Everything in the world is part of one sacred unity. Our ancestors worshipped trees, rivers, birds and stones and connected to universal principles. This attitude and way of living went beyond utility or usefulness. It had to do with reverence for all of God's creation.
"I am the Self seated in the heart of all creatures. I am the beginning, the middle and the very end of all beings". All beings have, therefore to be treated alike." – Bhagavad Gita, sloka 20, Chapter 10
“Earth, in which lie the sea, river and other waters, in which food and cornfields have come to be, in which lives all that breathes and moves, may she confer on us the finest of her yield. Earth, in which the waters, common to all, moving on all sides, flow unfailingly, day and night, may she pour on us milk in many streams, and endow us with lustre, May those born of thee,O Earth, be of our welfare, free from sickness and waste, wakeful through a long life, we shall become bearers of tribute to thee. Earth, my mother, set me securely with bliss in full accord with heaven, O wise one, uphold me in grace and splendour.” – excerpt from Atharva Veda, Hymn to Earth (Bhumi-Sukta), translation by Abinash Chandra Bose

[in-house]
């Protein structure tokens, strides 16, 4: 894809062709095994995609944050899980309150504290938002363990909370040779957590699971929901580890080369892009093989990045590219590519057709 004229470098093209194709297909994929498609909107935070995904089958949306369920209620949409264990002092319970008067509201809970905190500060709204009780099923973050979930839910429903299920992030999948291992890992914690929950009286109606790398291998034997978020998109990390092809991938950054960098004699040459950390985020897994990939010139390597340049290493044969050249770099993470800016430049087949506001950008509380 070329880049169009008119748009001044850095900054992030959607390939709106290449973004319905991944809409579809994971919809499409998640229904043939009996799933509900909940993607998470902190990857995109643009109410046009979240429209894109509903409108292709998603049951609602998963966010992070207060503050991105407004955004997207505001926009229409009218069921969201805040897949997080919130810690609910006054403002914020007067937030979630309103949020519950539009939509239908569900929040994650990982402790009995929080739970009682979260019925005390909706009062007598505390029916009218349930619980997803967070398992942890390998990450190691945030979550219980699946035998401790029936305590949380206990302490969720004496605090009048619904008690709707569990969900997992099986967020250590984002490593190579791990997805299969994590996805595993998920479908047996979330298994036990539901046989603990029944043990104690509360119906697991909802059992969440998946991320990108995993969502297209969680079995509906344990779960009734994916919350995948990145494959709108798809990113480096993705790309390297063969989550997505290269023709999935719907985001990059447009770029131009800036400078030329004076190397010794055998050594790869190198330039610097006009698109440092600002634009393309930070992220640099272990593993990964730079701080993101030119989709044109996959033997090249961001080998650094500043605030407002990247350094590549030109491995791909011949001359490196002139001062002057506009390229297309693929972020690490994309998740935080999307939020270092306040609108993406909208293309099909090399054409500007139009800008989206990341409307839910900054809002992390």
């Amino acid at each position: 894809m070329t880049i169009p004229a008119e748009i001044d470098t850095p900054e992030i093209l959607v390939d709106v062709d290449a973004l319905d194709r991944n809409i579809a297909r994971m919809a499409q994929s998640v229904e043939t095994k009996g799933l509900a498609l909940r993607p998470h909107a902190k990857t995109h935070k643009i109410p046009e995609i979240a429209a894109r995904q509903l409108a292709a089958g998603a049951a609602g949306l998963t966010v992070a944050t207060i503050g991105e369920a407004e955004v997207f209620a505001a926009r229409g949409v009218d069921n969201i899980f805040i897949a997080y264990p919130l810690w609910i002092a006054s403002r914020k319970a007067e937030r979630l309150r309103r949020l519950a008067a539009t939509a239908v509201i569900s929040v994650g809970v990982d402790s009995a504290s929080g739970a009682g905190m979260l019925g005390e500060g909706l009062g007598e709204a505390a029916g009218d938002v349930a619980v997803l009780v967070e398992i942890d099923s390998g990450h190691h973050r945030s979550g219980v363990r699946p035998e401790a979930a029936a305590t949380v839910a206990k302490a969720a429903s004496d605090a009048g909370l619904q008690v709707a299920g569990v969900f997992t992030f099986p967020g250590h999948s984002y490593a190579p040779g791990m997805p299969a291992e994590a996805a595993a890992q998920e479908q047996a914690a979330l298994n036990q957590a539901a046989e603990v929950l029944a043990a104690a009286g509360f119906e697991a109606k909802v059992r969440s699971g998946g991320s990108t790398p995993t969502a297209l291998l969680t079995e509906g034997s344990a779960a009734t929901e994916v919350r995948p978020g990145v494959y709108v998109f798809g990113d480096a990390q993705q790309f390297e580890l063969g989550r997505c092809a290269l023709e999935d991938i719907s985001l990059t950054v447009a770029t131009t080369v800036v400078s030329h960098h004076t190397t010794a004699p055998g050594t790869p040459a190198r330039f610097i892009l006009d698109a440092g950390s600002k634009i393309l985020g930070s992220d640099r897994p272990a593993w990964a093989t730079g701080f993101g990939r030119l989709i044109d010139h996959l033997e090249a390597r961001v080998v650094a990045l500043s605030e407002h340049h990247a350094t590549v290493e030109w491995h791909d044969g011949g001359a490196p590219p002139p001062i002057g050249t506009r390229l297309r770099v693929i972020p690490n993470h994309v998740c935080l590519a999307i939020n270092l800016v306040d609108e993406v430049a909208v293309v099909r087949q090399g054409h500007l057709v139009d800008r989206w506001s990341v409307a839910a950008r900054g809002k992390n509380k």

"No religion, perhaps, lays as much emphasis on environmental ethics as does Hinduism. It believes in ecological responsibility and says like Native Americans that the Earth is our mother. It champions protection of animals, which it considers also have souls, and promotes vegetarianism. It has a strong tradition of non-violence or ahimsa. It believes that God is present in all nature, in all creatures, and in every human being regardless of their faith or lack of it." – David Frawley, vedic scholar & ayurveda practitioner